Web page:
Quantitative models for building and growing fated small cell networks.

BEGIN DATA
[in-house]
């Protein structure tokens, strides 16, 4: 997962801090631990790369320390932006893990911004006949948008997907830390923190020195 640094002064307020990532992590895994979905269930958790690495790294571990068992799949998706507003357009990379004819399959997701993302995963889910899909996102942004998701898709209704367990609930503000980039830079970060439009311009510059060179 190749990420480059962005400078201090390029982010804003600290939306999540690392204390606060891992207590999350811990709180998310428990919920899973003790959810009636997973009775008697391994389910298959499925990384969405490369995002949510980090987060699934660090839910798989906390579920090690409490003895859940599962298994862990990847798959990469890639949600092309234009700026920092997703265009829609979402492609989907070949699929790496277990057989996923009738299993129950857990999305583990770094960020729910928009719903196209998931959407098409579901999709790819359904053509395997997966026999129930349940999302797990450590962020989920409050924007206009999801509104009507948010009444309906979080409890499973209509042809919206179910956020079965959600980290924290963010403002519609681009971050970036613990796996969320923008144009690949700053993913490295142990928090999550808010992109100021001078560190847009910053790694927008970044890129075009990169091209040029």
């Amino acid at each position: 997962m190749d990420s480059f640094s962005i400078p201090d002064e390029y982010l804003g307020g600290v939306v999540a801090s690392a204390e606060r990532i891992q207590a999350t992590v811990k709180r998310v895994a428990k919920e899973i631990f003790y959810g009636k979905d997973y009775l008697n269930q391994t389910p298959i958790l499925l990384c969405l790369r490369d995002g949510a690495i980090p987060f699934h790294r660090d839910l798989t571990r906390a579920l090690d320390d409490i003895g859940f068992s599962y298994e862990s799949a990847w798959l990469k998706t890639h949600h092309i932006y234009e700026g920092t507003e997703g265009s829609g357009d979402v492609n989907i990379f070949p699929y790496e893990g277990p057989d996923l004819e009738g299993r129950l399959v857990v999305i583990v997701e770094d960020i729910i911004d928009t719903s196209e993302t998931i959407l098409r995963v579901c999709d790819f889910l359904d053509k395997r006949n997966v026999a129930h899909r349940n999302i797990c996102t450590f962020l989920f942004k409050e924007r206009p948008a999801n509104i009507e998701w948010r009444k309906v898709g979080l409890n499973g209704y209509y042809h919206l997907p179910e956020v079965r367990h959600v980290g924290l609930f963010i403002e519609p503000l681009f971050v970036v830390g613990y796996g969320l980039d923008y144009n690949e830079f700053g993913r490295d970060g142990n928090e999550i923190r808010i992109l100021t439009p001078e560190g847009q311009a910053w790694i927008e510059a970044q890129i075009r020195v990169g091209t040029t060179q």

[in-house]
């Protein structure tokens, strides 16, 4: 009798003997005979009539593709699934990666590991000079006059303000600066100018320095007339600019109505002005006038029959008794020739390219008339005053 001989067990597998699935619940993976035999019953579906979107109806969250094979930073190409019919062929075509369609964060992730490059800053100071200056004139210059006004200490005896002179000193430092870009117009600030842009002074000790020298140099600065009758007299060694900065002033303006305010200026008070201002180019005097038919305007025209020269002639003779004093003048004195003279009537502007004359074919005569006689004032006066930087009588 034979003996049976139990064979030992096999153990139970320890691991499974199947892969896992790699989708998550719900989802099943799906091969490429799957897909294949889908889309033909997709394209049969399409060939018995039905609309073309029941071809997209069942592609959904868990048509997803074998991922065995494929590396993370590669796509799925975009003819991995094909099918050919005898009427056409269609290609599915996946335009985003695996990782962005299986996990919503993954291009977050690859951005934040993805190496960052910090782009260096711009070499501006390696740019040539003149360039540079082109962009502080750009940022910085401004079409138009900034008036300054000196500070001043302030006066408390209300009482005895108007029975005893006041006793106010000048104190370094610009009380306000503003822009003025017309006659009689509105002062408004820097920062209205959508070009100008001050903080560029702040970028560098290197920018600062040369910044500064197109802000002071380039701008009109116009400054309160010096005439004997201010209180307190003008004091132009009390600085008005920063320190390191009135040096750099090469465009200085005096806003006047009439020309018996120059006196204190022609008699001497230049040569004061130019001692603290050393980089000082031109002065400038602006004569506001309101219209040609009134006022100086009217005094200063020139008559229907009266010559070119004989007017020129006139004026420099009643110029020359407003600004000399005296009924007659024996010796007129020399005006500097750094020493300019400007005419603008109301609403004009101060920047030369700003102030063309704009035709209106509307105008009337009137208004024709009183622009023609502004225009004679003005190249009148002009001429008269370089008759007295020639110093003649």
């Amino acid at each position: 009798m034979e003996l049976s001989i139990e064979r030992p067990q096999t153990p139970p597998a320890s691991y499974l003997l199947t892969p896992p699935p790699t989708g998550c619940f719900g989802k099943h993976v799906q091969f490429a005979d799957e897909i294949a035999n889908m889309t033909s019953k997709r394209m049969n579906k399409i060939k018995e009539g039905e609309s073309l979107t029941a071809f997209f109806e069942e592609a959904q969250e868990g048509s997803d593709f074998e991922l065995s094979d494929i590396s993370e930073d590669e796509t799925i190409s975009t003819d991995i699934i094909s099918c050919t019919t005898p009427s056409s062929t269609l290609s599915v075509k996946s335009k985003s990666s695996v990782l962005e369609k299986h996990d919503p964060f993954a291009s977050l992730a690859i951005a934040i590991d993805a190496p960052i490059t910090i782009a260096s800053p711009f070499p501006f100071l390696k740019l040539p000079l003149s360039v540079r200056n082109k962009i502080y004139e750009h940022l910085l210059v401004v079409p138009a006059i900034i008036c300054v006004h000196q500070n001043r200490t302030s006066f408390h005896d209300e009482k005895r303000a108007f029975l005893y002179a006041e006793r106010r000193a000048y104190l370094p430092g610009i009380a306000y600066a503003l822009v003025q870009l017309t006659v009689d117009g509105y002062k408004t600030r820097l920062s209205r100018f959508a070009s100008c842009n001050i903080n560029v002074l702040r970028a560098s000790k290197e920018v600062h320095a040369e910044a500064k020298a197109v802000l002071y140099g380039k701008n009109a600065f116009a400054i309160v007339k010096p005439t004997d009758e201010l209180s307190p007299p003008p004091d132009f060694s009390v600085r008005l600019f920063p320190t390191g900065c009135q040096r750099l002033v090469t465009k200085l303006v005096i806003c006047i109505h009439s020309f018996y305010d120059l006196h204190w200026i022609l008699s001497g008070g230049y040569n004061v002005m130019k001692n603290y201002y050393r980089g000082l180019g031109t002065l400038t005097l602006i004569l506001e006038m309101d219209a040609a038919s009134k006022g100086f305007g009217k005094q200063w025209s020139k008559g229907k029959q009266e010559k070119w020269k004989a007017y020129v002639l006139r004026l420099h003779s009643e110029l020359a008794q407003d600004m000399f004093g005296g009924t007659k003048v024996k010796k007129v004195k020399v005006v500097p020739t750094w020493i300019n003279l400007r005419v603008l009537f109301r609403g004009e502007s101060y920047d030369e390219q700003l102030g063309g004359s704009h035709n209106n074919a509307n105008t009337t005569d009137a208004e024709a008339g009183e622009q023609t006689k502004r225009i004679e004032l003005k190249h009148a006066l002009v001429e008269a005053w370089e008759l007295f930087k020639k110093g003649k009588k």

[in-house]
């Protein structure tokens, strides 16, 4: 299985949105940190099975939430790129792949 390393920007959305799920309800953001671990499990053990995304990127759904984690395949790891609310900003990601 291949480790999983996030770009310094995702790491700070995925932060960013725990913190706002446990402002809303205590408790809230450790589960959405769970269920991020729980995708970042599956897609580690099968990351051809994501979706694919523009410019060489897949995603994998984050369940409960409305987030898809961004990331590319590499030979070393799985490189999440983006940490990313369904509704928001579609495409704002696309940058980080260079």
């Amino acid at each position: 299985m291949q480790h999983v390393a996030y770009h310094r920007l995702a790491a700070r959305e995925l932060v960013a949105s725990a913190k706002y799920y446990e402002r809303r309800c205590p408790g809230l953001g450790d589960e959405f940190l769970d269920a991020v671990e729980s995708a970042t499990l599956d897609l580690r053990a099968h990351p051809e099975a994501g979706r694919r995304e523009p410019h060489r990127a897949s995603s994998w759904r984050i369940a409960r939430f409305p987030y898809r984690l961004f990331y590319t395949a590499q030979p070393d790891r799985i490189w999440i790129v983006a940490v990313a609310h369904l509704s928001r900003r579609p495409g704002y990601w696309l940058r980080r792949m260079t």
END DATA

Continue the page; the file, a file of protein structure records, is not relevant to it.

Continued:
Small cell clusters exhibit numerous phenomena typically associated with complex systems, such as division of labour and programmed cell death. A conserved class of such clusters occurs during oogenesis in the form of germline cysts that give rise to oocytes. Germline cysts form through cell divisions with incomplete cytokinesis, leaving cells intimately connected through intercellular bridges that facilitate cyst generation, cell fate determination and collective growth dynamics. Using the well-characterized female germline cyst as a foundation, we present mathematical models rooted in the dynamics of cell cycle proteins and their interactions to explain the generation of germline cell lineage trees (CLTs) and highlight the diversity of observed CLT sizes and topologies across species. We analyse competing models of symmetry breaking in CLTs to rationalize the observed dynamics and robustness of oocyte fate specification, and highlight remaining gaps in knowledge. We also explore how CLT topology affects cell cycle dynamics and synchronization and highlight mechanisms of intercellular coupling that underlie the observed collective growth patterns during oogenesis. Throughout, we point to similarities across organisms that warrant further investigation and comment on the extent to which experimental and theoretical findings made in model systems extend to other species.